However, after six years in existence the GI does not appear to have achieved any  transformational outcomes consistent with the GI model definition, and the revised strategy  approved by the SHG in August 2012 does not articulate a focused set of truly transformational strategies or outcomes, despite a thorough review of the GI 18 months ago. In addition, the merging of the GI with the CARPO programme does not fit the GI model.  However, it should be noted that GHoA benefited significantly from the Network concerted action generated through the GHoA SET/SHG.

Further, the review recommended:

Ø  The transitioning out of the GI portfolio by no later than end of December 2013 to a global priority place-based programme that builds upon achievements to date.

Ø   that GHoA should continue as a global priority place-based programme for which multi-year (core) funding commitments should be maintained.   


The vision for GHoA is “From its coastal waters, across the extensive forests, along the freshwater lifelines, people and biodiversity thrive in the Congo Basin, where ecological integrity and local and global ecosystem services are ensured through sustainable management and inclusive green economic growth”.

GHoA-GI 2020 Goals:

  • Priority populations of target species within priority landscapes  are either increasing or stable from  2014 levels
  • Zero net deforestation and degradation in priority areas within WWF Priority Landscapes
  • Economic development in the Congo Basin delivers improved human well-being and social equity while sustaining ecosystem services [Goal to be further focused and defined for the Congo Basin context through Year 1 scoping studies on Green Economy
    The main elements of the evaluation are shown below:


Programme Areas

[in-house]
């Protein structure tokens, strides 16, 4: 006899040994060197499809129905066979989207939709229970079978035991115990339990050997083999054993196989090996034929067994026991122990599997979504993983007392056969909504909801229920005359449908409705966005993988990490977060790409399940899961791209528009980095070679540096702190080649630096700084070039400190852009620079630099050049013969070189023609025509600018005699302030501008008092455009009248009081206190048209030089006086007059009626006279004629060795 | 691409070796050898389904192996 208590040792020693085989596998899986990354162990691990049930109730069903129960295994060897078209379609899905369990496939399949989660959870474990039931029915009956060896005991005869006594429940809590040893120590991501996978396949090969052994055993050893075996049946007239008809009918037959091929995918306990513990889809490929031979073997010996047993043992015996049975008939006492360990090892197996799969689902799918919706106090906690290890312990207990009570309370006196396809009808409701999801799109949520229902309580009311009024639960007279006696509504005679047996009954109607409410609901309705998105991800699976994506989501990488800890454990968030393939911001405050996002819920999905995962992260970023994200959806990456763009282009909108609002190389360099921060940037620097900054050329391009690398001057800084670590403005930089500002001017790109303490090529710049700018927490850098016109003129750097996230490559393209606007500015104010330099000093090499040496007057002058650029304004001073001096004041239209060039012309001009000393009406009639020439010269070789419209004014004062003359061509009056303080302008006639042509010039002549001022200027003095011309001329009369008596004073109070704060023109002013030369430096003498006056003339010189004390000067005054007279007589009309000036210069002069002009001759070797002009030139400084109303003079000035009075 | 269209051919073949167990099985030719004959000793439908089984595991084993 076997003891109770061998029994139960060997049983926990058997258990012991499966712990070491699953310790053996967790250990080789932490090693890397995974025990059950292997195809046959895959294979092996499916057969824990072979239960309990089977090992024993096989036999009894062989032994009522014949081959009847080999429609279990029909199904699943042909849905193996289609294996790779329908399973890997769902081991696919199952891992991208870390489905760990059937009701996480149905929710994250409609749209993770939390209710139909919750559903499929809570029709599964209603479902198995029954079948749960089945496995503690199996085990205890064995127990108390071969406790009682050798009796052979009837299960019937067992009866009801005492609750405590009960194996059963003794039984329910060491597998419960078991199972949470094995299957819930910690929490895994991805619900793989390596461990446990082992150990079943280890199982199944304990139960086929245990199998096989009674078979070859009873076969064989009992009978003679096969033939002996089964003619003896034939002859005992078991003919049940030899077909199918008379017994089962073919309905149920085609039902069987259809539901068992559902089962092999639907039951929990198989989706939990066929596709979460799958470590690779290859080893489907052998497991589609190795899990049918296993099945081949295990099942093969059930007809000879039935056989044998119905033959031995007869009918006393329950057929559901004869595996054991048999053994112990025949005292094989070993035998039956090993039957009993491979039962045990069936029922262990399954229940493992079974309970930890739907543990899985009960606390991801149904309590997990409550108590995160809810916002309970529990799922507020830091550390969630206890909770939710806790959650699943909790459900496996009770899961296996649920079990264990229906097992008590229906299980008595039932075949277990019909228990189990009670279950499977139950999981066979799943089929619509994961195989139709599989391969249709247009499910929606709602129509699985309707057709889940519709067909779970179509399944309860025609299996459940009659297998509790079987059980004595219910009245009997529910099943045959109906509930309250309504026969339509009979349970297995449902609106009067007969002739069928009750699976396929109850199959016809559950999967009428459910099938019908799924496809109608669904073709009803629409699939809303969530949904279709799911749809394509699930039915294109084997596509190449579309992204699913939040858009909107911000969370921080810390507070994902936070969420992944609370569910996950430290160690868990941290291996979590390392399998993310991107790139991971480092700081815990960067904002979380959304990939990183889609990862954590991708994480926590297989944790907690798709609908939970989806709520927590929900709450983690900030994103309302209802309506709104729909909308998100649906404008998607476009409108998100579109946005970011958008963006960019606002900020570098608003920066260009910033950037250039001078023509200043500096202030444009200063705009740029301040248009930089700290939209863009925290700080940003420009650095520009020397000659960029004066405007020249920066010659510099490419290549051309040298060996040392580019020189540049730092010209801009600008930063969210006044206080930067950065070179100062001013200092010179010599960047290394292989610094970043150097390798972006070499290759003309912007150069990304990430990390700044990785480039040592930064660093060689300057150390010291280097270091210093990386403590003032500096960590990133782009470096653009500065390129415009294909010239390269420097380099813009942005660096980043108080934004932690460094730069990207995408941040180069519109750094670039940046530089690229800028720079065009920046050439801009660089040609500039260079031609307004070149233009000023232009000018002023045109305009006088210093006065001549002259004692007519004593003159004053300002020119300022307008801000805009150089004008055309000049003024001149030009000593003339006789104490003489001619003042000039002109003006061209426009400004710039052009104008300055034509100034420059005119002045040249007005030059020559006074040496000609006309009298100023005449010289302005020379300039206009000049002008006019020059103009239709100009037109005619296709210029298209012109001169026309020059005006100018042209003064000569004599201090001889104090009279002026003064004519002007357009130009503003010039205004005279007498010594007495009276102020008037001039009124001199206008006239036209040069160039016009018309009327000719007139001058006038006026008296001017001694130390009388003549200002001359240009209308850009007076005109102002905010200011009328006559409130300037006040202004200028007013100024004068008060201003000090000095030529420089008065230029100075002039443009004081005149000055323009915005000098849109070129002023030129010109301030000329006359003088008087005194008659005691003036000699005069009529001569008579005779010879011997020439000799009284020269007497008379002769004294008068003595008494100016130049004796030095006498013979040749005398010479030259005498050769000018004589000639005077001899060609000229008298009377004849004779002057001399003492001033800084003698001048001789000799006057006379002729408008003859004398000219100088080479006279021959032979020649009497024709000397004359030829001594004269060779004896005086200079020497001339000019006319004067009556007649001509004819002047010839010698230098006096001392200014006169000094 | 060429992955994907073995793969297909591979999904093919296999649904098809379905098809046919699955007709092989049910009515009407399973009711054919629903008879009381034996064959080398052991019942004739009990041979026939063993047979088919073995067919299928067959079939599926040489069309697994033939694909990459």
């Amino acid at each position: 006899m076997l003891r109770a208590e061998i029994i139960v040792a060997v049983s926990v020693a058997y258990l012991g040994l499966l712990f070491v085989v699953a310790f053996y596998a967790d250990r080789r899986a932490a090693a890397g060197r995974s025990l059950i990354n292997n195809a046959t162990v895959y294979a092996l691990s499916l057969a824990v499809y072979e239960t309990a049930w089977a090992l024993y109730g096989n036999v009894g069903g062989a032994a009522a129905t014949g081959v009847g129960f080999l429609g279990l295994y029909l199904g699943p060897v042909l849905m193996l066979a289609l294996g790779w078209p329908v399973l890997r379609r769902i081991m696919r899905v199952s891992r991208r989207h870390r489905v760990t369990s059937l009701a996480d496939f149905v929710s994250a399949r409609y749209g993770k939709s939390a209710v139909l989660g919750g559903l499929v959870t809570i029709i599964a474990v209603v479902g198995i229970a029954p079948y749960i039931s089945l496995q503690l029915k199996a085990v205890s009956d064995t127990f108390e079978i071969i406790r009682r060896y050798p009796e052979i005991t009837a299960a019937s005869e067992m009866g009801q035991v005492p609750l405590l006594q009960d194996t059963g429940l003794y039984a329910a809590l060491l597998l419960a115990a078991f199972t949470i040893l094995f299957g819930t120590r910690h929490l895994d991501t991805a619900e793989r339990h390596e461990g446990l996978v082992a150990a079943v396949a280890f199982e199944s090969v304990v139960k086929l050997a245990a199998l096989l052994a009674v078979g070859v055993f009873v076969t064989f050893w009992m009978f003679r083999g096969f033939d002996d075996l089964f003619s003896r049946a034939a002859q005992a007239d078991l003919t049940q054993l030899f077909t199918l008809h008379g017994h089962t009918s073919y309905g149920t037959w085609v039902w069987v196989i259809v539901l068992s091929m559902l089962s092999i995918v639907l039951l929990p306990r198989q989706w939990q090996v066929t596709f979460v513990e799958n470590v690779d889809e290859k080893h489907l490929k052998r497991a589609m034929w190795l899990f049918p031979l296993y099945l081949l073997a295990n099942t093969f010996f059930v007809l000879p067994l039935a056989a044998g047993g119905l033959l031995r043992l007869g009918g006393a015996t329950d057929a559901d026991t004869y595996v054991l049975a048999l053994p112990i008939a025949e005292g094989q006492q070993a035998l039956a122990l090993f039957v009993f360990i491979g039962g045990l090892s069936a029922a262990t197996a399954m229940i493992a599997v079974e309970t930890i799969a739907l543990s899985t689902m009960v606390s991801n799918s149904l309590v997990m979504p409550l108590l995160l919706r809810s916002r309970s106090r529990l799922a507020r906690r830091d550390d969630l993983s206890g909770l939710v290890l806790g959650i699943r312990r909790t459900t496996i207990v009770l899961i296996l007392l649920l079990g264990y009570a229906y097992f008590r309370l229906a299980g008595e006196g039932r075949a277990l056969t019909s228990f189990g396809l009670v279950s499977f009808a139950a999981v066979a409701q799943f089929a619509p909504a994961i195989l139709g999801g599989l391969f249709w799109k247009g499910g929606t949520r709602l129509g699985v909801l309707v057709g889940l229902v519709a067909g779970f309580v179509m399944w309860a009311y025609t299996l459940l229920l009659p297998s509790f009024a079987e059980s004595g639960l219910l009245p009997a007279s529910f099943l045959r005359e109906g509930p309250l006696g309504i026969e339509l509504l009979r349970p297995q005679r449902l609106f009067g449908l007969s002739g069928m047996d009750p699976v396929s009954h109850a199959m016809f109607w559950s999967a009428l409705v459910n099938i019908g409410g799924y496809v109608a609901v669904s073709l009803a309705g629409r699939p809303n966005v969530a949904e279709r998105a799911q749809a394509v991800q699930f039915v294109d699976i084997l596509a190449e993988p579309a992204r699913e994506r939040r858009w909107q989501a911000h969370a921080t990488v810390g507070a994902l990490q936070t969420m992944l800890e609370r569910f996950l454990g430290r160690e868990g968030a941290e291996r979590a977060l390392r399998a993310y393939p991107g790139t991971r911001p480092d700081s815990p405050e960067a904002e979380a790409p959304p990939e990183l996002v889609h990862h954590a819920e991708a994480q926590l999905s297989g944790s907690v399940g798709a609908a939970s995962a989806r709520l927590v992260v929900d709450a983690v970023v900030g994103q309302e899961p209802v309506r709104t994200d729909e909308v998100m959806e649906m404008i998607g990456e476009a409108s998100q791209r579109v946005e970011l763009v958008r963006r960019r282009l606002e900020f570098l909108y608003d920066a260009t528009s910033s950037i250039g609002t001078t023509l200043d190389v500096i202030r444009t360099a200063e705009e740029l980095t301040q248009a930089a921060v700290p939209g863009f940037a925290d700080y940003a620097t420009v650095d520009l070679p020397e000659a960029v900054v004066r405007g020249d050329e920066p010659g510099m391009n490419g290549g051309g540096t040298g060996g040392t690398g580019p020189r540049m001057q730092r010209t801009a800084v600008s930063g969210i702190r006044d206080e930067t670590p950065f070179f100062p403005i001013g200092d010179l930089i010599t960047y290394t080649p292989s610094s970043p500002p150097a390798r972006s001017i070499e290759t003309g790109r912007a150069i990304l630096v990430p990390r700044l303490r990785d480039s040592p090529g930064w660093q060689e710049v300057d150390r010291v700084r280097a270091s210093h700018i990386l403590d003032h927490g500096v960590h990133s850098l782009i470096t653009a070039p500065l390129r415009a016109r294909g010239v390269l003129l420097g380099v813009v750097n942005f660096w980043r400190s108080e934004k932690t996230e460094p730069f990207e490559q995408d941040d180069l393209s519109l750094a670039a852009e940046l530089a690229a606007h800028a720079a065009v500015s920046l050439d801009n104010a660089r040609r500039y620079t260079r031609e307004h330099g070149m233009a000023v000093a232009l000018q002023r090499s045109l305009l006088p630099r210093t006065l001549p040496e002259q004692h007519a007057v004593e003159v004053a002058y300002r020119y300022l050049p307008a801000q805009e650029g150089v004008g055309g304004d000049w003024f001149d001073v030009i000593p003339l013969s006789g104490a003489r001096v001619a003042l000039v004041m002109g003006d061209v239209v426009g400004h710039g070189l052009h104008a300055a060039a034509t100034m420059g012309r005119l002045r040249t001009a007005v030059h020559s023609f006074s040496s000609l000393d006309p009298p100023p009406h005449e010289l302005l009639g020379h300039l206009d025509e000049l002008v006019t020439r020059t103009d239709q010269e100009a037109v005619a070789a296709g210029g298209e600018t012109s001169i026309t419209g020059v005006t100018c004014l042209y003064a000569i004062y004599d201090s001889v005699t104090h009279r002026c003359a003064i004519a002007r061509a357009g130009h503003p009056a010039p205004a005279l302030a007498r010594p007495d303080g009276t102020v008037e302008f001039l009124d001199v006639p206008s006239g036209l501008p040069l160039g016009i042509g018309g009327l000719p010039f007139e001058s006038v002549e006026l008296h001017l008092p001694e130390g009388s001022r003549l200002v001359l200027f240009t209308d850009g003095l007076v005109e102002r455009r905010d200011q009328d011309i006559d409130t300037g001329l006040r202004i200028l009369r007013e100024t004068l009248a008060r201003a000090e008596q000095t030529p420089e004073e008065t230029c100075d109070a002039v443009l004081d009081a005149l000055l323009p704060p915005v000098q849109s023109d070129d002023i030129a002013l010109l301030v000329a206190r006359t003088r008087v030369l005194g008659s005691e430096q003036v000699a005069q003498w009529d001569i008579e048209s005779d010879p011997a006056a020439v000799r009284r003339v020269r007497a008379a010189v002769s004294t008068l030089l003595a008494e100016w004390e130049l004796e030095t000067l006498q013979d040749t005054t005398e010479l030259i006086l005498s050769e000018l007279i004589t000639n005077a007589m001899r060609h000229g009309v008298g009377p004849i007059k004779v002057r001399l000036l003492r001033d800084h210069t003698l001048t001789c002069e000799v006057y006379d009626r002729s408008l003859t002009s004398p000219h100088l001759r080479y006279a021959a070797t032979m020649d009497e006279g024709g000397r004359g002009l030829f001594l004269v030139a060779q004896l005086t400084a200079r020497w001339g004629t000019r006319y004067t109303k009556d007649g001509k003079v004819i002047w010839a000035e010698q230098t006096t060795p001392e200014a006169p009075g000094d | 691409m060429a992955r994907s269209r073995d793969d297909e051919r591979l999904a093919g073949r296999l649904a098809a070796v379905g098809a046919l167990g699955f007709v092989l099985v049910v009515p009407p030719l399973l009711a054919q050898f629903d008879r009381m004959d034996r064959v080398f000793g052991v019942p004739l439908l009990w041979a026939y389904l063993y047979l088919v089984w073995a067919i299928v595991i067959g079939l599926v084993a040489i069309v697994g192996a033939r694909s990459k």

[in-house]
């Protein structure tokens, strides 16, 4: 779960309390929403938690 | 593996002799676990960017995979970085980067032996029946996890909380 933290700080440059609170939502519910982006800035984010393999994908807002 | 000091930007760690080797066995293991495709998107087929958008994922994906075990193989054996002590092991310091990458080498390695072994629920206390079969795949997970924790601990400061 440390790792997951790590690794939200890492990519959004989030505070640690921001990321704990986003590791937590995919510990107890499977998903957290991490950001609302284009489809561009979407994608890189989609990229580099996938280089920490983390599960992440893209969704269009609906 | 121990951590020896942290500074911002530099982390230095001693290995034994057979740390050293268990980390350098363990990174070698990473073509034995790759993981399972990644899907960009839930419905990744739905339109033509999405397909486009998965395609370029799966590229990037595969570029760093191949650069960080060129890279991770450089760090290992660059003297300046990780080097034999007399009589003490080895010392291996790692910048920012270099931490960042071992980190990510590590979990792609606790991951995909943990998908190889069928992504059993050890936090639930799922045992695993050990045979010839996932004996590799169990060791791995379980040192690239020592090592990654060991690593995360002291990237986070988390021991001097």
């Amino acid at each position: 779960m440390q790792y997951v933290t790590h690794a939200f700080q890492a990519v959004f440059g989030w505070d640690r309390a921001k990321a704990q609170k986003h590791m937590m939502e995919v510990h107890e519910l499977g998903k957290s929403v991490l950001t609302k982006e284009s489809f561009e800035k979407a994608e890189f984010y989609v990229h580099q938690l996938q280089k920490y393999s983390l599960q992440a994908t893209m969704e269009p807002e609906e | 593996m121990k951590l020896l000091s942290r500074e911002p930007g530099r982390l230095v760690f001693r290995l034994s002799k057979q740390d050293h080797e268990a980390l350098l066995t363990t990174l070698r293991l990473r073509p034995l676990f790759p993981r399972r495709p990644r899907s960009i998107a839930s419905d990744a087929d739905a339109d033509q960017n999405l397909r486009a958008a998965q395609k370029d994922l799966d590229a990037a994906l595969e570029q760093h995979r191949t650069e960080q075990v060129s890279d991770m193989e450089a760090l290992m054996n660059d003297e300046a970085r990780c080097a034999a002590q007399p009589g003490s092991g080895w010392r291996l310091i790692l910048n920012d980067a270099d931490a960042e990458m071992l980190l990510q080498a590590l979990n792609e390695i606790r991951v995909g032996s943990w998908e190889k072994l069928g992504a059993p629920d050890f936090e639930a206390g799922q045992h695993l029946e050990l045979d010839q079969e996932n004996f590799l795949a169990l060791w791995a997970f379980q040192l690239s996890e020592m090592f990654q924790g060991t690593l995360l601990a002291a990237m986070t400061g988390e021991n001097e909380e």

Structure, Governance, Implementation Model

·      Catalyse radical reductions in unsustainable and illegal wildlife offtake

·      Partner for new, effective, and sustainable protected areas

·      Advance  a green economy for the Congo Basin

·      Build durable mechanisms to retain forests and carbon

·      Links with other key WWF programmes and campaigns

·      Governance – SHG, SET, Host Office, Coordinating Team

·      GHoA team

·      Alignment between GI and National Offices

·      Synergies with other GIs

·      Funding – to Coordinating Team; to National Offices


Note: the National Offices and their programmes are not being directly evaluated.


Purpose and use

The GHoA-GI has been implemented for eight years (FY08-FY15). The program core team and the shareholders group (SHG) of the GHOA-GI are planning this end of program evaluation with the overall objective of assessing how well the program has achieved its objectives and planned results for 2015 and also identify lessons learned and knowledge generated from the implementation of the GI program and its added value above regular implementation through country offices and the regional program office (CARPO). These lessons will be shared with the program team and the wider WWF network (including WWF International, National Offices, the Regional Office for Africa and the four country offices in Central Africa). The key stakeholders of this evaluation are therefore the core GHoA team, Central Africa countries, shareholders’ group and implementing partners. 

The final report of the evaluation will be approved by the shareholder’s group of GHoA and the Regional Office for Africa. The GHoA SHG chair will be responsible for overall oversight of the evaluation, including the development of a management response, as well as ensuring dissemination of results internally and/or outside the WWF Network.

Scope and focus of the Evaluation

The evaluation would include evaluations of the GHoA funded programmes and their impact on the CARPO portfolio as a whole.

Thematic scope: Specifically, the scope of the evaluation will include an assessment of: